NASA: we’ll find alien life in 10-20 years

When it comes to alien life, we’ve had our hopes crushed time and time again. As the Moon was being observed with telescopes in medieval times, many thought it might be inhabited, but then we learned there’s not atmosphere and no water on it. Then Venus, our sister planet turned out to be completely unsuitable for life, and even Mars seems to be lifeless (or almost lifeless? we don’t know that yet.). Today, it seems like the best chances of finding life in our solar system lie beneath Titan and Europa‘s frozen surfaces. But scientists want us to dream again: one of NASA’s top researchers believes that we’ll find clear signs of alien life within a decade or two.

“I think we’re going to have strong indications of life beyond Earth within a decade, and I think we’re going to have definitive evidence within 20 to 30 years,” Nasa chief scientist Ellen Stofan said on Tuesday, during a panel discussion focusing on the space agency’s search for habitable environments outside of Earth. “We know where to look. We know how to look,” Stofan added, “In most cases we have the technology, and we’re on a path to implementing it. And so I think we’re definitely on the road.”

What’s important to note is that this is his opinion, based on his experience and position – not a specific goal set by or for the agency. But his optimism seems to be shared by others as well. Associate administrator for Nasa’s Science Mission Directorate John Grunsfeld said:

“I think we’re one generation away in our solar system, whether it’s on an icy moon or on Mars, and one generation [away] on a planet around a nearby star.”

Again, just so we’re clear, we’re talking mostly microbial life, or something on that scale – not little green men – but even that’s extremely exciting.

Proposed structure of Europa – liquid water may exist below its frozen surface. Image credits: NASA.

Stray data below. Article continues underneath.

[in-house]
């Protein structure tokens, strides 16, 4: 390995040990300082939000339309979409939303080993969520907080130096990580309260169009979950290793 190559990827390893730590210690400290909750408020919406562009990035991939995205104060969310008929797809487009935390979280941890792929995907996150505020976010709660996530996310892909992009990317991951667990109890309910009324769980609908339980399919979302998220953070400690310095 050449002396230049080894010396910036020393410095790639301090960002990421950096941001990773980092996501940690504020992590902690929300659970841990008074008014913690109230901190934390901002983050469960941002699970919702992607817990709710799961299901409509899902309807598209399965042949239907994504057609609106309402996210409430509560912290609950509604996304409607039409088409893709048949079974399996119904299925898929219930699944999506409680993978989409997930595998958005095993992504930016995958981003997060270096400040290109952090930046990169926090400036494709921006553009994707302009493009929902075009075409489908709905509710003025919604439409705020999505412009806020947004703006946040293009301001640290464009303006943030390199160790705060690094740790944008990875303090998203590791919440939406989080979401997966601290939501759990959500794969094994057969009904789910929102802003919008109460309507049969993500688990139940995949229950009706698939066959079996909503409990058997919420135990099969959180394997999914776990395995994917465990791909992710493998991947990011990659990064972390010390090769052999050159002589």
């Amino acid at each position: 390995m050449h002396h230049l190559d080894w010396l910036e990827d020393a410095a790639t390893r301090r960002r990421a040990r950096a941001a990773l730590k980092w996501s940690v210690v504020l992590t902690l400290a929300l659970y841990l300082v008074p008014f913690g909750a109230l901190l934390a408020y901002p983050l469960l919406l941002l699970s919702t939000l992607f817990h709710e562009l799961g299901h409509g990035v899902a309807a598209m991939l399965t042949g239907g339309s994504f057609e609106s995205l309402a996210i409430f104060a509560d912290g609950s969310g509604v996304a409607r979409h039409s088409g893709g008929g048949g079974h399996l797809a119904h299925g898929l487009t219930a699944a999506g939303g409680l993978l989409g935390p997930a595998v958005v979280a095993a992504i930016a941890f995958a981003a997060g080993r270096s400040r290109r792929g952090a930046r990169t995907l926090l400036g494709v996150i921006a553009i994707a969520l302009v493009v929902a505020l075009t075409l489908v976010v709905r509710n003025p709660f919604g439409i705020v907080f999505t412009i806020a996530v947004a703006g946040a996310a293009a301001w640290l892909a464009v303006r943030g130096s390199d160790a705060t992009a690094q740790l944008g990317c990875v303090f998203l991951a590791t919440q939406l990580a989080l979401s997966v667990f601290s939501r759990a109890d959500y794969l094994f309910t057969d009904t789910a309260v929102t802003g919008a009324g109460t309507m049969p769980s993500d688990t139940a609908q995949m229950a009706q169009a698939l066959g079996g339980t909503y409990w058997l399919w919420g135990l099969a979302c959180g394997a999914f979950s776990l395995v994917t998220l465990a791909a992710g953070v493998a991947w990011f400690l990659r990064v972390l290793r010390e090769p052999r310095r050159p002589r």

There are actually quite a lot of reasons why scientists believe we may find extraterrestrial life in the future – for starters, we’ve started to figure out where to look for it. Astronomers now have a way better understanding of the so-called Goldilocks area – the distance from a star to a planet where the temperature is just right to support liquid water and potentially life. But life doesn’t necessarily have to be on planets; we now also know that life might be supported on moons, even outside the Goldilocks area. Thanks to the shear pressure exerted by Jupiter and Saturn, some of their satellites are believed to host liquid oceans beneath their frozen surfaces. All in all, we’re talking billions of planets or satellites in our galaxy that might support life.

We’ve also gotten much better at looking for life. So far scientists have pinpointed over 4,000 that are rocky and mild in climate. Such candidates are mostly identified by the Kepler Space Telescope, and this number will likely grow dramatically in 2018, when the James Webb telescope will be launched. Now, it’s not about finding where life might exist – we already know that; it’s about finding out where life does exist, and this is a needle-in-the-haystack kind of dilemma. Out of all the likely candidates, how do you actually know which one harbors living creatures – and even if you decide on the right one, how do you confirm? Those are still questions without an answer – but NASA is optimistic. As Jeffrey Newmark, NASA’s interim director of heliophysics, said at the panel: “It’s definitely not an if, it’s a when.”

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